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The Rise of The Independent Gen Z Voter

There is a generational rift paralyzing both major parties in the United States—a rift that is hindering legislative progress across the nation.

Young people are more likely to identify as liberals but less likely to identify as Democrats, according to a Brookings Institute study from November 2016. Of the sampled demographic, 35 percent of youths aged 18–29 identified as independent in 2016, compared to 30 percent in 2012 and 29 percent in 2008. Additionally, an NBC News/GenForward poll published in November 2017 found that 71 percent of millennial voters believe that a third major party is needed.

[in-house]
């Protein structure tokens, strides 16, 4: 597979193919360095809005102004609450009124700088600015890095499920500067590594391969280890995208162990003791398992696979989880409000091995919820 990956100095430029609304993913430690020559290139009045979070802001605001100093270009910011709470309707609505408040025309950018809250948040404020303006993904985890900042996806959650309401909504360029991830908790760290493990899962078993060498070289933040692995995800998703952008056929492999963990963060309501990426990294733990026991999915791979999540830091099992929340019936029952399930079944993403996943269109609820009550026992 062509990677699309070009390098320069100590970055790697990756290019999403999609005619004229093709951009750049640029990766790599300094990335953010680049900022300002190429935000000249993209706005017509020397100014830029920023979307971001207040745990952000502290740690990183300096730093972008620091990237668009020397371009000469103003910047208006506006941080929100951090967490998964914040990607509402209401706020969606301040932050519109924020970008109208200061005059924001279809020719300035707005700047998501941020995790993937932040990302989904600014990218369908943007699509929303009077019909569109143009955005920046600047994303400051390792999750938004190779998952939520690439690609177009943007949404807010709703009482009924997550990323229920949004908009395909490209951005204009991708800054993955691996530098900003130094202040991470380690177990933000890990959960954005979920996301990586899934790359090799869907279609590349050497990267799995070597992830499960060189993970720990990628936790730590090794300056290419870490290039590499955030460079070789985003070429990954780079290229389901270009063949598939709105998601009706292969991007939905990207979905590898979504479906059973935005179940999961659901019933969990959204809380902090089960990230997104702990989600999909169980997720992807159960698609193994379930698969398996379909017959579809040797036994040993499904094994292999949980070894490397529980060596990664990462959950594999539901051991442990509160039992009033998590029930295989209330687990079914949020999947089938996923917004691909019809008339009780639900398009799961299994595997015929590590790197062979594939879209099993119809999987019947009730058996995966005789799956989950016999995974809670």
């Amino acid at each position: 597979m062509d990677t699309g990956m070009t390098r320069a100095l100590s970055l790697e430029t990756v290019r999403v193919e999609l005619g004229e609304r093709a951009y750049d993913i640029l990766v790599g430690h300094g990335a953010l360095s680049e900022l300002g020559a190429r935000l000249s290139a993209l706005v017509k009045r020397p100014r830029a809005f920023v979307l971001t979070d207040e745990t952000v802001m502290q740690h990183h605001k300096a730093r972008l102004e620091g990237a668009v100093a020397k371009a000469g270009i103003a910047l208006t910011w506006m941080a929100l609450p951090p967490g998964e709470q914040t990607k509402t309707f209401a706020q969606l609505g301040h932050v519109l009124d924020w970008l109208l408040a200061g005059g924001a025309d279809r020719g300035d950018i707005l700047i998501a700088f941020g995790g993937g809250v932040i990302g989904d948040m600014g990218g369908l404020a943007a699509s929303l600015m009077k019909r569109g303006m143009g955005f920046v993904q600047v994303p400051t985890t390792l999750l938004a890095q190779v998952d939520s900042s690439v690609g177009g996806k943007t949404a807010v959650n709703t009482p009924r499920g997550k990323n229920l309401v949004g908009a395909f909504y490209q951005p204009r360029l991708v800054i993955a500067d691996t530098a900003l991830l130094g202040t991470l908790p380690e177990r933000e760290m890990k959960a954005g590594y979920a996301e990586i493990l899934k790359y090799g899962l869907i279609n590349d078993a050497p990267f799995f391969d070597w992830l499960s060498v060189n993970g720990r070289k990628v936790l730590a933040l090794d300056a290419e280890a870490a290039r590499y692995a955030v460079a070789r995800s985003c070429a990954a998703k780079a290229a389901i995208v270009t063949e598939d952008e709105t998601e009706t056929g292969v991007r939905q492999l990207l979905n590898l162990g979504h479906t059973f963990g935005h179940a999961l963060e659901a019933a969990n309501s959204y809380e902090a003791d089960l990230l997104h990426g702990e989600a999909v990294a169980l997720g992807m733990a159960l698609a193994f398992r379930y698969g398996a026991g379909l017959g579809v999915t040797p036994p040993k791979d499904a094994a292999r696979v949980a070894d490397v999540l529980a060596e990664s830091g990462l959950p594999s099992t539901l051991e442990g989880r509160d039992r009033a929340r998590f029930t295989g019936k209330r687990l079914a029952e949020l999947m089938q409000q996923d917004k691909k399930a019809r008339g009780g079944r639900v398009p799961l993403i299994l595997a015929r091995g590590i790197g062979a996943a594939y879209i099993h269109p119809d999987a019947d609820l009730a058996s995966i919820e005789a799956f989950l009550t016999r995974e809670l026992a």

Much of this divide is due to young voters having different priorities than older party leaders. Michaela Robbins and her mother Wendy Robbins are both registered Democrats, but they disagree on policy and methods for institutional change.

“At the moment the most pressing issues to me are women’s rights, abortion access, immigration laws—social issues in whole like right to health care,” says Michaela Robbins, a fourth-year Political Science major at Cleveland State University and a self-identified socialist.

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